Greg's Blog

Earthly Good: How Christians Led the Way

by Greg Laurie on Jun 26, 2020

When we look at history, we find that people who have done the most for this world have been those who thought more of the next one.

For example, look at our own nation. Some of the great universities we have today were started by Bible-believing Christians with the intent not only to educate people, but to teach them about Jesus Christ. You may be surprised to know that institutions such as Yale and Harvard have solid Christian roots.

This is typical of the direction Christians have taken throughout history. They’ve wanted to make an impact on our culture. Christians have started hospitals. They’ve started shelters. Christians have reached out to the downtrodden and the hurting in our world today with the gospel of Jesus Christ, clothing them, feeding them, and taking care of them.

Even today when a problem develops somewhere in the world, whether it’s a famine or natural disaster or some other crisis, it’s Christians who usually lead the way through relief organizations, trying to do something for others.

It shows us that those who are truly heavenly minded will be of the greatest earthly good.

When the apostle Paul said, “To live is Christ” (Philippians 1:21 NKJV), he was speaking of the fact that he had an interest in the things of this life as well. Later he said, “I’m torn between two desires: I long to go and be with Christ, which would be far better for me. But for your sakes, it is better that I continue to live” (verses 23–24 NLT).

He was saying, “I want to go be with the Lord, but I have a job to do.” What I appreciate about Paul is that he had a practical spirituality. Yes, Paul loved Jesus and wanted to live for Him. Without question he had a holy passion for the things of God.

But it’s also true that Paul was utterly human. He didn’t live in stained glass. He didn’t walk around with a little pedestal that he climbed up on when he wanted to make a pronouncement. Rather, he was someone like you and me.

We know from reading Paul’s life story in the Book of Acts and other places that Paul had conflicts. He had a conflict with one of his associates, and they parted company for a time. (They reconciled later.) Even Paul got into disagreements.

We also know that he would get upset at times. There was an occasion when he was standing before the high priest, Ananias, on bogus charges. At one point he said something to Ananias, and as a result, Ananias commanded that he be struck in the mouth.

Paul shot back: “God will slap you, you corrupt hypocrite! What kind of judge are you to break the law yourself by ordering me struck like that?” (Acts 23:3 NLT).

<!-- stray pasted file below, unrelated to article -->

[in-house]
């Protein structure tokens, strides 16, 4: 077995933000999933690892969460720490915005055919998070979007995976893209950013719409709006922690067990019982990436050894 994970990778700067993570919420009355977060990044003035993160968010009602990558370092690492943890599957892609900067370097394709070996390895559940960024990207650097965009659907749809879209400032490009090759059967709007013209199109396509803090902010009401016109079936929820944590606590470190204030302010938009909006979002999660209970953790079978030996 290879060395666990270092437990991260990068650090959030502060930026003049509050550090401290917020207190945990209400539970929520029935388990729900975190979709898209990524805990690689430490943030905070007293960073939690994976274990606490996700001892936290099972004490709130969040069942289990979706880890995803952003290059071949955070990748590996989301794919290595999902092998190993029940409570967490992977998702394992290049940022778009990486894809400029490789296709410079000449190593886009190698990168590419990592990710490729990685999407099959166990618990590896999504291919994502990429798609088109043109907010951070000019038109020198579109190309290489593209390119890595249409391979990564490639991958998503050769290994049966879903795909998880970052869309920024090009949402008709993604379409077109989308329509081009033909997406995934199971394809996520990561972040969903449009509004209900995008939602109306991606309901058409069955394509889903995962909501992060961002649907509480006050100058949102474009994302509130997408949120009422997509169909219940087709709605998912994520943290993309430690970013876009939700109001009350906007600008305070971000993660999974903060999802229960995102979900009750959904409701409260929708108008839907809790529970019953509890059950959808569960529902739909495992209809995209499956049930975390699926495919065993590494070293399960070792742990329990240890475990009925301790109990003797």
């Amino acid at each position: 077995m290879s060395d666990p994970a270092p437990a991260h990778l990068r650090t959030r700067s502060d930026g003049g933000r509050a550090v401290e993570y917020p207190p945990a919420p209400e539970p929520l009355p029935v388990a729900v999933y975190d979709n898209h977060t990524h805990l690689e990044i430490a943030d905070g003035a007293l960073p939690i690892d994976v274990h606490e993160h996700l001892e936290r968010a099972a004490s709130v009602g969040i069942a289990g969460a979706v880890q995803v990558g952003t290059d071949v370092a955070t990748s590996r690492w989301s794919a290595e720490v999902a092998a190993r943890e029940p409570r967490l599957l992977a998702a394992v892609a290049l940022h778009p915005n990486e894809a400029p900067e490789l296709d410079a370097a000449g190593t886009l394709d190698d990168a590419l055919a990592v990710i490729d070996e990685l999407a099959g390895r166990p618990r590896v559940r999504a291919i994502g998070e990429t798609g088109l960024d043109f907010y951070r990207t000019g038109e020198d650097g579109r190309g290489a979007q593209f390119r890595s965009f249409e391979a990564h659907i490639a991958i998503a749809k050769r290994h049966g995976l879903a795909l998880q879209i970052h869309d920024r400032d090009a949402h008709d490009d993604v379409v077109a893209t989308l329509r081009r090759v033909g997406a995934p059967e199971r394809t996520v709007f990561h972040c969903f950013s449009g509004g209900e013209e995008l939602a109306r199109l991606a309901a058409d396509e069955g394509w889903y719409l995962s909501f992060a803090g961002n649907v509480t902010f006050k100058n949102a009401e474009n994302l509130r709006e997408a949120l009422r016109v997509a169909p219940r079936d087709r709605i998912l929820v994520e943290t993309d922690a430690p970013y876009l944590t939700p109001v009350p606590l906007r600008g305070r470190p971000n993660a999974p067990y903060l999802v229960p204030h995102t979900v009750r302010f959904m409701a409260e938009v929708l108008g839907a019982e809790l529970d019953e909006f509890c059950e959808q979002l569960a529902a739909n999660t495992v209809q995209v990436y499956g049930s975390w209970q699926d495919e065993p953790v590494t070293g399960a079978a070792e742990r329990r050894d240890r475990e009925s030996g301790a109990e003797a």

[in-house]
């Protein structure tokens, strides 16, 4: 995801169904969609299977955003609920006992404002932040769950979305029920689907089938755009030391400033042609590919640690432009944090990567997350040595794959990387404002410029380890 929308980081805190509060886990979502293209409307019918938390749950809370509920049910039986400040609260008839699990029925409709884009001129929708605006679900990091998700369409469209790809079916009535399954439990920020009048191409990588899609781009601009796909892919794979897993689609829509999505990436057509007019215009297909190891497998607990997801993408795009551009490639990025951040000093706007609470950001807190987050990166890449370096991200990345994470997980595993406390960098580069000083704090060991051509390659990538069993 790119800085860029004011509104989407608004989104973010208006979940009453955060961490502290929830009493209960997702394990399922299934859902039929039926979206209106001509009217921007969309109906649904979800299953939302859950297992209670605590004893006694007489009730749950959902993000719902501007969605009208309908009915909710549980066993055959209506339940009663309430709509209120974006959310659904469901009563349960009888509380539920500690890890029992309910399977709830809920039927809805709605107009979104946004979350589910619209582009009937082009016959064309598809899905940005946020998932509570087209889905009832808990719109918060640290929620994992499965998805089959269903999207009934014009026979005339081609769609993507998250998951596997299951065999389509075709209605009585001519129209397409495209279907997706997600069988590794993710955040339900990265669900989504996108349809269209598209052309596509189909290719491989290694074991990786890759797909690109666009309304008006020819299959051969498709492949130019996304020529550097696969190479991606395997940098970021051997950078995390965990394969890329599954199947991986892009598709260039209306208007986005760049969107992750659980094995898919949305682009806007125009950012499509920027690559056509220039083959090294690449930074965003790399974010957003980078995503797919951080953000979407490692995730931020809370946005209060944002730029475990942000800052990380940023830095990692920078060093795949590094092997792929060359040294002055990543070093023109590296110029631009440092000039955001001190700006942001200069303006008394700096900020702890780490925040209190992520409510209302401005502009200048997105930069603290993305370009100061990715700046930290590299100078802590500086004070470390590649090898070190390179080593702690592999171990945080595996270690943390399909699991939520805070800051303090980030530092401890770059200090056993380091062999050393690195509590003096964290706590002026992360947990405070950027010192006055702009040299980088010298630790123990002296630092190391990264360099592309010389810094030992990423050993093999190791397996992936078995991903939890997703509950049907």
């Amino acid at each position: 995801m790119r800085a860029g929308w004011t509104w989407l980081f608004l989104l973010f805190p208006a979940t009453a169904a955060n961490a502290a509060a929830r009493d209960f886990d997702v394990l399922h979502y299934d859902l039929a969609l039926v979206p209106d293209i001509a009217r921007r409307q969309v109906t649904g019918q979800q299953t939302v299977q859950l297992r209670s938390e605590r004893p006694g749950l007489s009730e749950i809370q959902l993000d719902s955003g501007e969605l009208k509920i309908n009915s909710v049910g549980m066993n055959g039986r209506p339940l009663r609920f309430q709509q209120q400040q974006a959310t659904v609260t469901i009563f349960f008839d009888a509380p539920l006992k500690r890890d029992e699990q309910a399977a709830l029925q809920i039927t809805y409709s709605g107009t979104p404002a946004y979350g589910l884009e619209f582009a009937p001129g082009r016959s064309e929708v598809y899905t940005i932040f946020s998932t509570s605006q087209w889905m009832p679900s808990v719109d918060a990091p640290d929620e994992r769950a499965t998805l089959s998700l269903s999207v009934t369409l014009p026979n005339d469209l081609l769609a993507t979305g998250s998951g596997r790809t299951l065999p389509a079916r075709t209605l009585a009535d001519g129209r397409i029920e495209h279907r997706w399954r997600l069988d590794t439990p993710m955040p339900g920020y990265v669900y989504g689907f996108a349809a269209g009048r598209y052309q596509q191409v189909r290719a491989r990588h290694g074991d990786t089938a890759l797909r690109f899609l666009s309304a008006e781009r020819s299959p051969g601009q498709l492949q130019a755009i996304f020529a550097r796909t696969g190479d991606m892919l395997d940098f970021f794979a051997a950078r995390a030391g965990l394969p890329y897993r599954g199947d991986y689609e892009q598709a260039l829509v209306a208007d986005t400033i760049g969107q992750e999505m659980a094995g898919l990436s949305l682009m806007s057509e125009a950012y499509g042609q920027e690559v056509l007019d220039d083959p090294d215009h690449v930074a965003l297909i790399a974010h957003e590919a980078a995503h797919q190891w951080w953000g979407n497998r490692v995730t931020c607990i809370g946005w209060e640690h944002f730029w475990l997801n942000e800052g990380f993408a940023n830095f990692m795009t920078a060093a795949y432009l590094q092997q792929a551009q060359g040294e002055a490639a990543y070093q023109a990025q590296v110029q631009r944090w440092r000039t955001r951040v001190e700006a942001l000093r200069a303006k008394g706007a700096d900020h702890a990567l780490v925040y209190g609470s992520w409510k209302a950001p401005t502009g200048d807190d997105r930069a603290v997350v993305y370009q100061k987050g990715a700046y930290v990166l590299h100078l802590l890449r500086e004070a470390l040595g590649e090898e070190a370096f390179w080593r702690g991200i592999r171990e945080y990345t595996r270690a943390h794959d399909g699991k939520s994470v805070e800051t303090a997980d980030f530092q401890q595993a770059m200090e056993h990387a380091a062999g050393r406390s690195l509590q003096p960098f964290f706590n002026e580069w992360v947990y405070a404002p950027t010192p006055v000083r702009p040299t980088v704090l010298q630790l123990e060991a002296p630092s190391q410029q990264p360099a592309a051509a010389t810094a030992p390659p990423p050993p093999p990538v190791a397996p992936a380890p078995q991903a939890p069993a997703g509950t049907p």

That doesn’t sound like turning the other cheek to me. It sounds like something I might do.

Yet Paul didn’t sit around with some kind of death wish. He was imprisoned and chained to a Roman guard, but he wasn’t saying, “I hope I die today. I hope my life is taken from me.” Actually, I don’t think anyone loved life more than Paul did.

On one occasion when his life was threatened, other believers lowered him in a basket over the city wall to help him escape during the night. He was practical. He wanted to live. But he had his priorities in order. He had a balanced spirituality.

The most godly men and women that I’ve had the privilege of meeting over the years have always impressed me with their genuine spirituality.

I’ve spent time with Billy and Ruth Graham, Chuck Smith, and Alan Redpath, all of whom have since gone to be with the Lord. I’m not saying this to brag; I’m saying this to tell you that the godliest people I’ve known are real people. And I can also tell you they loved God and had their priorities in order. Yet there was a balance to their lives.

The spirituality I’m talking about isn’t some kind of spacey, wild-eyed, one-taco-short-of-a-combination-plate spirituality.

I’m talking about practical faith, a real faith that the Bible proclaims. That is the kind of spirituality Paul was speaking of when he said, “To live is Christ, and to die is gain.”

Paul wasn’t speaking of an elite spirituality that can only be experienced by him or by Christians in the first century. He was speaking of an experience, a lifestyle that should quite literally be the norm for every follower of Jesus Christ from his day to ours.

However, the Christianity of the New Testament does seem different from the Christianity of today. That’s because as a contemporary church, we have strayed, to a large degree, from God’s original intent.

I think most of the first-century church had the same motto for living as Paul’s: to live is Christ. There were no social advantages to being a Christian in those days. In fact, they could lose their lives because of it.

Yet the way the first-century Christians impacted their culture is nothing short of breathtaking. They didn’t outargue the pagans; they outlived them.

And it’s worth noting that Christians of the first century made no attempts to conquer paganism and dead religion by reacting blow by blow. Instead, the early believers outthought, outprayed, and outlived the nonbelievers.

Their weapons were positive, not negative. They didn’t conduct protests or organize boycotts. They didn’t put on campaigns to try to unseat the Roman emperors. Instead they prayed, preached, and proclaimed the message of Jesus Christ. And to a large degree, they won over a good portion of their culture. They, like Paul, could say, “To live is Christ.”

If we would say the same thing, we could impact our culture today in a much more effective way. To live is Christ.

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